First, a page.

European Parliament Votes To Ban Single-Use Plastics
By Sofy Robertson
The European Parliament has voted to ban single-use plastic cutlery, cotton buds, straws and stirrers as part of a sweeping law against plastic waste pollutes oceans and natural habitats.
The vote by MEPs paves the way for a ban on single-use plastics to come into force by 2021 in all EU member states. If the UK extends the Brexit transition period, they will also need to abide by the new rules.
UK Environment Secretary, Michael Gove, who has previously butted heads with the European commissioner over who is doing the most to cut plastic pollution, also wants to curb single-use plastics.
As well as targeting the most common plastic beach litter, the directive will also ban single-use polystyrene cups and those made from oxo-degradeable plastics that disintegrate into tiny fragments.
EU member states will need to introduce measures to reduce the use of plastic food containers and plastic lids for hot drinks. By 2025, plastic bottles should be made of 25% recycled content, and by 2029 90% of them should be recycled.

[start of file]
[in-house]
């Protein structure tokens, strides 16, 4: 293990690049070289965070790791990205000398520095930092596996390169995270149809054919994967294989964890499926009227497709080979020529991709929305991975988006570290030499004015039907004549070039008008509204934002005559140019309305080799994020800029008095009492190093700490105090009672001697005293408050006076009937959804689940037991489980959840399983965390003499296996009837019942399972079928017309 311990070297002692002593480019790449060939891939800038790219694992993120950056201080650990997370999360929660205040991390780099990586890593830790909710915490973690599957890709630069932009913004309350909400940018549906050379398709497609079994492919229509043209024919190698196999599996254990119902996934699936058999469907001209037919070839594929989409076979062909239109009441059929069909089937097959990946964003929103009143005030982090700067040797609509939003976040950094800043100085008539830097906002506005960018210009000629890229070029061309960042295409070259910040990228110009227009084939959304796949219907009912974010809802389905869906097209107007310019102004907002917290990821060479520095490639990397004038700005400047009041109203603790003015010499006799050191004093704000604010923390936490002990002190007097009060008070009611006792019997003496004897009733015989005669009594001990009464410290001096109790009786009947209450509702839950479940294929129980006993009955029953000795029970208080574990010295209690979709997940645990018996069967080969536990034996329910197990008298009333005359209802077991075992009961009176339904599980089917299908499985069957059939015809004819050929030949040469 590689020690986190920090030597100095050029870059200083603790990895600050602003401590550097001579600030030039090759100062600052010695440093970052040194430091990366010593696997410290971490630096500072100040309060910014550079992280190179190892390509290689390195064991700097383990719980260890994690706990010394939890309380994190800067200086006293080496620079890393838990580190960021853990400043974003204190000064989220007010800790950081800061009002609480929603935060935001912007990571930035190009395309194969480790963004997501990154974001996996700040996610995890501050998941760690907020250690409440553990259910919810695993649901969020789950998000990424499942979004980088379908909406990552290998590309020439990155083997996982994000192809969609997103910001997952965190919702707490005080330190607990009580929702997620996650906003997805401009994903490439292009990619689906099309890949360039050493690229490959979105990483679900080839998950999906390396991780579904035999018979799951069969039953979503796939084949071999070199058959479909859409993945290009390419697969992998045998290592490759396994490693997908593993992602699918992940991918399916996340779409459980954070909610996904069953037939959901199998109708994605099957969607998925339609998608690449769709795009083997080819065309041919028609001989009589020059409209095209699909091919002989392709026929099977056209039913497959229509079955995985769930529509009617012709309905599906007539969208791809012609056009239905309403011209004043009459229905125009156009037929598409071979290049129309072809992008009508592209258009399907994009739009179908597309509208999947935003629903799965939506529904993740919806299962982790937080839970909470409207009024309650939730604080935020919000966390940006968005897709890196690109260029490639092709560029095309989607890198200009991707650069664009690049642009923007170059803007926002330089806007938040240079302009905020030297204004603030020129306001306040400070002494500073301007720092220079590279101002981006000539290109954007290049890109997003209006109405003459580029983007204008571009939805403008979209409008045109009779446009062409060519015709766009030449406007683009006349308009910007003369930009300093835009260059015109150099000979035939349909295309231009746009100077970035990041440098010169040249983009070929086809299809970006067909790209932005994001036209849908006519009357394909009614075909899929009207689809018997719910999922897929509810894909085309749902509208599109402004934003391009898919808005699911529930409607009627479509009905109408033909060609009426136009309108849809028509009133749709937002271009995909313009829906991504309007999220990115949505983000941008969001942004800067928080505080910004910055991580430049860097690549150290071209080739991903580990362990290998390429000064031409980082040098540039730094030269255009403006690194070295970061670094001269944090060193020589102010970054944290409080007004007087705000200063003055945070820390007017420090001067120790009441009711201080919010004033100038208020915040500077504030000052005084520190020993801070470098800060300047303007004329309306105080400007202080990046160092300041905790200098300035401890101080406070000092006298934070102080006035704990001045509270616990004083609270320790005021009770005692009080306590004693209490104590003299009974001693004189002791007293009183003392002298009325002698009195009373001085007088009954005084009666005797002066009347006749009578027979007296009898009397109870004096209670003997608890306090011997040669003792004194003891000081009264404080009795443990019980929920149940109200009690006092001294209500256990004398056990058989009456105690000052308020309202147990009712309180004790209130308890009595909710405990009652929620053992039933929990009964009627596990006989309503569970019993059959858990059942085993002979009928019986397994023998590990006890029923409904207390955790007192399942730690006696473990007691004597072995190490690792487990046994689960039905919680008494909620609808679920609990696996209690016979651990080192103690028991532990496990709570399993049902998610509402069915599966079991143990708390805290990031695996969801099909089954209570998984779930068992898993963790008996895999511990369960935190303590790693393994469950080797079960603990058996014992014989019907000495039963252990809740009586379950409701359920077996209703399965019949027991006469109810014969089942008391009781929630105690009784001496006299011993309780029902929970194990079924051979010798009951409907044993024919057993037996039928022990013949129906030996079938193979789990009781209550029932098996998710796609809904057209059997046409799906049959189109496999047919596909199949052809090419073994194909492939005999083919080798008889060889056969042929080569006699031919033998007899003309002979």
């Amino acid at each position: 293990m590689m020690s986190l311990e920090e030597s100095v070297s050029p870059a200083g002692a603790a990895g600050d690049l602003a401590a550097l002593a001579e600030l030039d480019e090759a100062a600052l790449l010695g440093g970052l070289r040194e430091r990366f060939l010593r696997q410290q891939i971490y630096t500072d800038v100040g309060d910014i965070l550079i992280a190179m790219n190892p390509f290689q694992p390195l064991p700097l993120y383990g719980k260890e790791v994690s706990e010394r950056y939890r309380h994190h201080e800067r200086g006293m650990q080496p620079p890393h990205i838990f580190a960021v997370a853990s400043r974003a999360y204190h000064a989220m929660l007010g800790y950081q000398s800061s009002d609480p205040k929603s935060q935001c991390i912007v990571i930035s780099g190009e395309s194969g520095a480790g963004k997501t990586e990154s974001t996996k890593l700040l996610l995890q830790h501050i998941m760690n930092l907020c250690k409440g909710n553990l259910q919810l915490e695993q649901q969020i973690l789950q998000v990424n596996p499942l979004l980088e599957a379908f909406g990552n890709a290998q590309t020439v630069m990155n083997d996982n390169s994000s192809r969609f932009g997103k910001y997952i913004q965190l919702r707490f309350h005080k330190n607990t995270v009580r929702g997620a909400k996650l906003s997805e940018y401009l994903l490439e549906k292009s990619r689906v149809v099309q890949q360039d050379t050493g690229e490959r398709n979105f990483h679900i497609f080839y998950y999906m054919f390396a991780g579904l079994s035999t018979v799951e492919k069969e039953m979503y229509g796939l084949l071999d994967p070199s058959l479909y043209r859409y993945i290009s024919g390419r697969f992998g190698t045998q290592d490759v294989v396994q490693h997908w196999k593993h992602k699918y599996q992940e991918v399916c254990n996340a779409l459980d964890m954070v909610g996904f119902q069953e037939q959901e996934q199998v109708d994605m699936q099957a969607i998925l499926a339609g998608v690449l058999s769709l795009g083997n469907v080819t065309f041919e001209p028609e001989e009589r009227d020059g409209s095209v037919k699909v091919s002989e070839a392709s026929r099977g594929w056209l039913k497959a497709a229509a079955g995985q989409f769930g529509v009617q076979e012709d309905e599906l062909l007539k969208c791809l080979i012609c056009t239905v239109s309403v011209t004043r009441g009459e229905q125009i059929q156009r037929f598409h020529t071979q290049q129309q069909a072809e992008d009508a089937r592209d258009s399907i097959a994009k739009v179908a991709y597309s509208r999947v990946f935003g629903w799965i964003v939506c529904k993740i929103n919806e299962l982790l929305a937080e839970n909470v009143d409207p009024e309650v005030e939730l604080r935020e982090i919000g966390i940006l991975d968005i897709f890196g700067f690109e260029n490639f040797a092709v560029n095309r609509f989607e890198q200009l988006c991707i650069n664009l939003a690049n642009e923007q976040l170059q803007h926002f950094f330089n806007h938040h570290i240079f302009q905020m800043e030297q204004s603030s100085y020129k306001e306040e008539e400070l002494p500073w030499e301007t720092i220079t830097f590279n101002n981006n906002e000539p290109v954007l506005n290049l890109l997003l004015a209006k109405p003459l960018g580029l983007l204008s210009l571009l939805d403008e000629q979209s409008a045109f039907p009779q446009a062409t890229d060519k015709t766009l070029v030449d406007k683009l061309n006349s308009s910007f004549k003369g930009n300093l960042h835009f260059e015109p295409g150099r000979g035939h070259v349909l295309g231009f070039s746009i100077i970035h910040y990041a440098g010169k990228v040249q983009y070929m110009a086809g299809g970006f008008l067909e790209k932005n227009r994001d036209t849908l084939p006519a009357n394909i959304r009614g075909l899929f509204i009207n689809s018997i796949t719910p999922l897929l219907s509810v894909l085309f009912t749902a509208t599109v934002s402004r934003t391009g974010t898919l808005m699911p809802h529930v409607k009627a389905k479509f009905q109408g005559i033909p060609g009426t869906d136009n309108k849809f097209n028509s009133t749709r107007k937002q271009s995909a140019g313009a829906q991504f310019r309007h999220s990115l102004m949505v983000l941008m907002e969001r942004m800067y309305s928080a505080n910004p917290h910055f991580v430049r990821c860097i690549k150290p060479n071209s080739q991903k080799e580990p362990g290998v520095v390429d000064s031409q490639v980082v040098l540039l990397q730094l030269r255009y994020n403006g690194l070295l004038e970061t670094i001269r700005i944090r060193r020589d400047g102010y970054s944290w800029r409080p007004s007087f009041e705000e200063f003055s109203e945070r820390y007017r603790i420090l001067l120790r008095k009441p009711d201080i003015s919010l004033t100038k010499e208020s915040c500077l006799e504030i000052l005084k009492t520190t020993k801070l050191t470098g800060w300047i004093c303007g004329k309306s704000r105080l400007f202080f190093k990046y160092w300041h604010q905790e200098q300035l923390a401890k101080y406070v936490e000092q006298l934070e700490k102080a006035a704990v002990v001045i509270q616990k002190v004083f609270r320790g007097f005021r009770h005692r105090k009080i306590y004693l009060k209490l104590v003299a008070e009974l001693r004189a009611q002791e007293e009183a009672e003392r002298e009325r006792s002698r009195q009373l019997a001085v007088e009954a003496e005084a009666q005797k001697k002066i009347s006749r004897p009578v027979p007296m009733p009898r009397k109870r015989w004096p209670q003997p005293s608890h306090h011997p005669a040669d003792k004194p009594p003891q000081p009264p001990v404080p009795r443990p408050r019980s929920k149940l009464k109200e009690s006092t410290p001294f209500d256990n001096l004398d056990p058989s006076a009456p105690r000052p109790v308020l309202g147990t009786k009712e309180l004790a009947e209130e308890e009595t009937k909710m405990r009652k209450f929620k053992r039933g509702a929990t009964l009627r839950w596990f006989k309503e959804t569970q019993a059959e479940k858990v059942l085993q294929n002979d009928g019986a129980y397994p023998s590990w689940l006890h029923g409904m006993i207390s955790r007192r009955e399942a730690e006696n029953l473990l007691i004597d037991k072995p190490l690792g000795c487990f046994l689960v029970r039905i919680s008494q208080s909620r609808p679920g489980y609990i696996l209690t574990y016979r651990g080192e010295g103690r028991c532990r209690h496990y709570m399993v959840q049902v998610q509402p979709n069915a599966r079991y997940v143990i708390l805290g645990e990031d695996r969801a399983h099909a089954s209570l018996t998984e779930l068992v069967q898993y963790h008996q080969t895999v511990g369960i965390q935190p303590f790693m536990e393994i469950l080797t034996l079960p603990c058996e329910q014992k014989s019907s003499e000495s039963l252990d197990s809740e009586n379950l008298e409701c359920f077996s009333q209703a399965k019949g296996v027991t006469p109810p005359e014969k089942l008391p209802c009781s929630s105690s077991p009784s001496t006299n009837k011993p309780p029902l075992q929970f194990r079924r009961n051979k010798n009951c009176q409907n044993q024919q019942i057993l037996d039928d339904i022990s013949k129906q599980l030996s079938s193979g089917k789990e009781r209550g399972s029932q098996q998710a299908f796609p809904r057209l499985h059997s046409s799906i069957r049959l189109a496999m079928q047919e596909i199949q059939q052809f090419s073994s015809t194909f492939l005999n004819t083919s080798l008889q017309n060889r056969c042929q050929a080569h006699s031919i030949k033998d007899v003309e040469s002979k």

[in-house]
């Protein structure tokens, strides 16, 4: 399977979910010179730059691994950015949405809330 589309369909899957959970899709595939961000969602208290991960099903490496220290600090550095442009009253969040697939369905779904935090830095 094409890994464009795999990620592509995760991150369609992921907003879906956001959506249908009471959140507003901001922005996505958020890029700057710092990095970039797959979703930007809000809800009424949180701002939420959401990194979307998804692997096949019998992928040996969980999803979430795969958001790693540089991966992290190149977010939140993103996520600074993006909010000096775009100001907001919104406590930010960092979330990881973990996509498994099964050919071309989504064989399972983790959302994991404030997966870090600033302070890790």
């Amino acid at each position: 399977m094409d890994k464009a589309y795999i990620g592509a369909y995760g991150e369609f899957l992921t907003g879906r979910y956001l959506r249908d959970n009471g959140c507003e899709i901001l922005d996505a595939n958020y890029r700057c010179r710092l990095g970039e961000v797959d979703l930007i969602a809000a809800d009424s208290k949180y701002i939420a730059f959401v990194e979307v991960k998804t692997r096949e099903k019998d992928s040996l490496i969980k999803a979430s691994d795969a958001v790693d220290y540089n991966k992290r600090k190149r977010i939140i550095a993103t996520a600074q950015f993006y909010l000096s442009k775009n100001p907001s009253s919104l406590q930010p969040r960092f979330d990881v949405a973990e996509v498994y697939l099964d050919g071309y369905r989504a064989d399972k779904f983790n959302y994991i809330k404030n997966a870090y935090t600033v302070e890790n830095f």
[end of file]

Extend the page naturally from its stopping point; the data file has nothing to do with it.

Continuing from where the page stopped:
The EU will also tackle the scourge of wet wipes responsible for clogging sewers and forming part of ‘fatbergs’. Wet wipes, sanitary towels, tobacco filters and cups will be labelled if they are made with plastic and packaging will carry a warning to consumers of the environmental damage they do by disposing of these items incorrectly.
The principle of “polluter pays” will be extended to manufacturers of fishing nets so that companies, not fishing crews, will pay the cost of nets lost at sea.
Frans Timmermans, a European commission vice-president, who has spearheaded the plan, said:
“Today we have taken an important step to reduce littering and plastic pollution in our oceans and seas. We got this, we can do this. Europe is setting new and ambitious standards, paving the way for the rest of the world.” (The Guardian)
At the sitting in Strasbourg, 560 MEPs voted in favour of the recent agreement.
The directive only has to pass through formalities before it is published in the EU rulebook. Once that happens, EU member states will have two years to implement the directive.
The EU’s decisive action on single-use plastic is a much-needed measure as Europeans generate 25 million tonnes of plastic waste every year, yet less than 30% is collected for recycling.